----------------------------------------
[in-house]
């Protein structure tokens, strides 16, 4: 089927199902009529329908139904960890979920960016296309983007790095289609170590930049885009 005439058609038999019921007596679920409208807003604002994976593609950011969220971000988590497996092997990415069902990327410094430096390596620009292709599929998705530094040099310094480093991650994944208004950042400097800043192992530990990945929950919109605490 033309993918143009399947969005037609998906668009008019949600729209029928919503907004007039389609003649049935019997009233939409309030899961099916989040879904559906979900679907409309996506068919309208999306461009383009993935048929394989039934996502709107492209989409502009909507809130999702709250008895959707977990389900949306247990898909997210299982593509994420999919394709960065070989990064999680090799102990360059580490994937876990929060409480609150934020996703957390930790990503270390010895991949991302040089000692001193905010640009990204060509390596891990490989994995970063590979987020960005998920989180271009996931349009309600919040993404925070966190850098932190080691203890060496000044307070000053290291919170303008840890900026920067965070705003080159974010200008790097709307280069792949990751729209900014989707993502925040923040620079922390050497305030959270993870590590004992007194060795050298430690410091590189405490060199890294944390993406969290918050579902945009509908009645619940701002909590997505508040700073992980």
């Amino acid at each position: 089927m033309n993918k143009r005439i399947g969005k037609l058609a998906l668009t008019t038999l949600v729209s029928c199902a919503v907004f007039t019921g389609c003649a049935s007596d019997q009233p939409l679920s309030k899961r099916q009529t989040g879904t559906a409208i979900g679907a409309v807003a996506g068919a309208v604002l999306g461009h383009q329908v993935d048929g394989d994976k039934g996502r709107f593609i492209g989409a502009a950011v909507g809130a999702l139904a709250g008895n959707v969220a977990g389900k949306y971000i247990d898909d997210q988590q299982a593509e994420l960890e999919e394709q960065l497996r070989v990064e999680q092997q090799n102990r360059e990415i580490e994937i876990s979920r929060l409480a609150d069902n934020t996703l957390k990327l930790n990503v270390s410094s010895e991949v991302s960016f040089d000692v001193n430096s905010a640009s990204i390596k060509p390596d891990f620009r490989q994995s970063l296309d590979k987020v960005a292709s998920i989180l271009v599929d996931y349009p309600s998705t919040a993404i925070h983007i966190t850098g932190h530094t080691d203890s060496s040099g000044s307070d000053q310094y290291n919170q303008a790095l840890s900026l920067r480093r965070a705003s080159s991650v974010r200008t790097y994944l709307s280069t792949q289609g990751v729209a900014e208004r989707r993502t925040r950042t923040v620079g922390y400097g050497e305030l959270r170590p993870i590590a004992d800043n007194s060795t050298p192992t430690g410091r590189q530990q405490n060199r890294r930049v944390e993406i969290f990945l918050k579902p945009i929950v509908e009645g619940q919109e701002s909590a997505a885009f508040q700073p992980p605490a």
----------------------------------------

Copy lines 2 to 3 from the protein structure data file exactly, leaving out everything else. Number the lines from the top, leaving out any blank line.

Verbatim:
């Protein structure tokens, strides 16, 4: 089927199902009529329908139904960890979920960016296309983007790095289609170590930049885009 005439058609038999019921007596679920409208807003604002994976593609950011969220971000988590497996092997990415069902990327410094430096390596620009292709599929998705530094040099310094480093991650994944208004950042400097800043192992530990990945929950919109605490 033309993918143009399947969005037609998906668009008019949600729209029928919503907004007039389609003649049935019997009233939409309030899961099916989040879904559906979900679907409309996506068919309208999306461009383009993935048929394989039934996502709107492209989409502009909507809130999702709250008895959707977990389900949306247990898909997210299982593509994420999919394709960065070989990064999680090799102990360059580490994937876990929060409480609150934020996703957390930790990503270390010895991949991302040089000692001193905010640009990204060509390596891990490989994995970063590979987020960005998920989180271009996931349009309600919040993404925070966190850098932190080691203890060496000044307070000053290291919170303008840890900026920067965070705003080159974010200008790097709307280069792949990751729209900014989707993502925040923040620079922390050497305030959270993870590590004992007194060795050298430690410091590189405490060199890294944390993406969290918050579902945009509908009645619940701002909590997505508040700073992980």
């Amino acid at each position: 089927m033309n993918k143009r005439i399947g969005k037609l058609a998906l668009t008019t038999l949600v729209s029928c199902a919503v907004f007039t019921g389609c003649a049935s007596d019997q009233p939409l679920s309030k899961r099916q009529t989040g879904t559906a409208i979900g679907a409309v807003a996506g068919a309208v604002l999306g461009h383009q329908v993935d048929g394989d994976k039934g996502r709107f593609i492209g989409a502009a950011v909507g809130a999702l139904a709250g008895n959707v969220a977990g389900k949306y971000i247990d898909d997210q988590q299982a593509e994420l960890e999919e394709q960065l497996r070989v990064e999680q092997q090799n102990r360059e990415i580490e994937i876990s979920r929060l409480a609150d069902n934020t996703l957390k990327l930790n990503v270390s410094s010895e991949v991302s960016f040089d000692v001193n430096s905010a640009s990204i390596k060509p390596d891990f620009r490989q994995s970063l296309d590979k987020v960005a292709s998920i989180l271009v599929d996931y349009p309600s998705t919040a993404i925070h983007i966190t850098g932190h530094t080691d203890s060496s040099g000044s307070d000053q310094y290291n919170q303008a790095l840890s900026l920067r480093r965070a705003s080159s991650v974010r200008t790097y994944l709307s280069t792949q289609g990751v729209a900014e208004r989707r993502t925040r950042t923040v620079g922390y400097g050497e305030l959270r170590p993870i590590a004992d800043n007194s060795t050298p192992t430690g410091r590189q530990q405490n060199r890294r930049v944390e993406i969290f990945l918050k579902p945009i929950v509908e009645g619940q919109e701002s909590a997505a885009f508040q700073p992980p605490a």